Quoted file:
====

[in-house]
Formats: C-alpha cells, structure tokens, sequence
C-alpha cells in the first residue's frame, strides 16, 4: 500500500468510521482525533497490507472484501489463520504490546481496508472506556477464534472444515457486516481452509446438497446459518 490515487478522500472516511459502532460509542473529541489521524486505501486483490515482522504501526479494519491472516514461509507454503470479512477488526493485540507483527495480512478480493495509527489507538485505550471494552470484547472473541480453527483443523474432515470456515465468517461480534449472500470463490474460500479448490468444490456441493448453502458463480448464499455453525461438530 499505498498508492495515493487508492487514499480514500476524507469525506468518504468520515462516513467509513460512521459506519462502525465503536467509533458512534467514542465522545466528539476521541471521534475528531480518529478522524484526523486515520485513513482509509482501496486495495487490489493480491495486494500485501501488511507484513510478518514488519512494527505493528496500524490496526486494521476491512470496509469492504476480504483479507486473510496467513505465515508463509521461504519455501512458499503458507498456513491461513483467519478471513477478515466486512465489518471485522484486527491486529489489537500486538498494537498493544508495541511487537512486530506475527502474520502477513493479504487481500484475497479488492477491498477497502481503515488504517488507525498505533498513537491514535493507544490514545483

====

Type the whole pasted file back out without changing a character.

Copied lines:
[in-house]
Formats: C-alpha cells, structure tokens, sequence
C-alpha cells in the first residue's frame, strides 16, 4: 500500500468510521482525533497490507472484501489463520504490546481496508472506556477464534472444515457486516481452509446438497446459518 490515487478522500472516511459502532460509542473529541489521524486505501486483490515482522504501526479494519491472516514461509507454503470479512477488526493485540507483527495480512478480493495509527489507538485505550471494552470484547472473541480453527483443523474432515470456515465468517461480534449472500470463490474460500479448490468444490456441493448453502458463480448464499455453525461438530 499505498498508492495515493487508492487514499480514500476524507469525506468518504468520515462516513467509513460512521459506519462502525465503536467509533458512534467514542465522545466528539476521541471521534475528531480518529478522524484526523486515520485513513482509509482501496486495495487490489493480491495486494500485501501488511507484513510478518514488519512494527505493528496500524490496526486494521476491512470496509469492504476480504483479507486473510496467513505465515508463509521461504519455501512458499503458507498456513491461513483467519478471513477478515466486512465489518471485522484486527491486529489489537500486538498494537498493544508495541511487537512486530506475527502474520502477513493479504487481500484475497479488492477491498477497502481503515488504517488507525498505533498513537491514535493507544490514545483